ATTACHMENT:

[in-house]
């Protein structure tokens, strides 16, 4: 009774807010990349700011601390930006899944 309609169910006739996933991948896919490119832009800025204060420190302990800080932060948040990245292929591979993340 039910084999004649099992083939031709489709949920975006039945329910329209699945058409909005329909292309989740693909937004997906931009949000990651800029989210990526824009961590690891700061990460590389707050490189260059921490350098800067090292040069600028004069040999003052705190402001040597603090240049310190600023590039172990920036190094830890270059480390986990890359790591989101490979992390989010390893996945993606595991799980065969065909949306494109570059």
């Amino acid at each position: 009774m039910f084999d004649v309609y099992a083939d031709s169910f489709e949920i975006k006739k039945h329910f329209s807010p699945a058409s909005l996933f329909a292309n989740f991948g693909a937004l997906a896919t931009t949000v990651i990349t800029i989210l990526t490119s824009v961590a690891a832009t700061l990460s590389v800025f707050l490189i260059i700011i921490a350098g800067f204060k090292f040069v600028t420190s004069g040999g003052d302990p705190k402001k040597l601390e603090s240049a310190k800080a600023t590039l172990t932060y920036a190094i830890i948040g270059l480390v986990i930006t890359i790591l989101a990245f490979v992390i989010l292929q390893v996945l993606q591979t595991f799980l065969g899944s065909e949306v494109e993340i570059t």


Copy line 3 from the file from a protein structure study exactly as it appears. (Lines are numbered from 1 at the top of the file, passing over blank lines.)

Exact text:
């Amino acid at each position: 009774m039910f084999d004649v309609y099992a083939d031709s169910f489709e949920i975006k006739k039945h329910f329209s807010p699945a058409s909005l996933f329909a292309n989740f991948g693909a937004l997906a896919t931009t949000v990651i990349t800029i989210l990526t490119s824009v961590a690891a832009t700061l990460s590389v800025f707050l490189i260059i700011i921490a350098g800067f204060k090292f040069v600028t420190s004069g040999g003052d302990p705190k402001k040597l601390e603090s240049a310190k800080a600023t590039l172990t932060y920036a190094i830890i948040g270059l480390v986990i930006t890359i790591l989101a990245f490979v992390i989010l292929q390893v996945l993606q591979t595991f799980l065969g899944s065909e949306v494109e993340i570059t």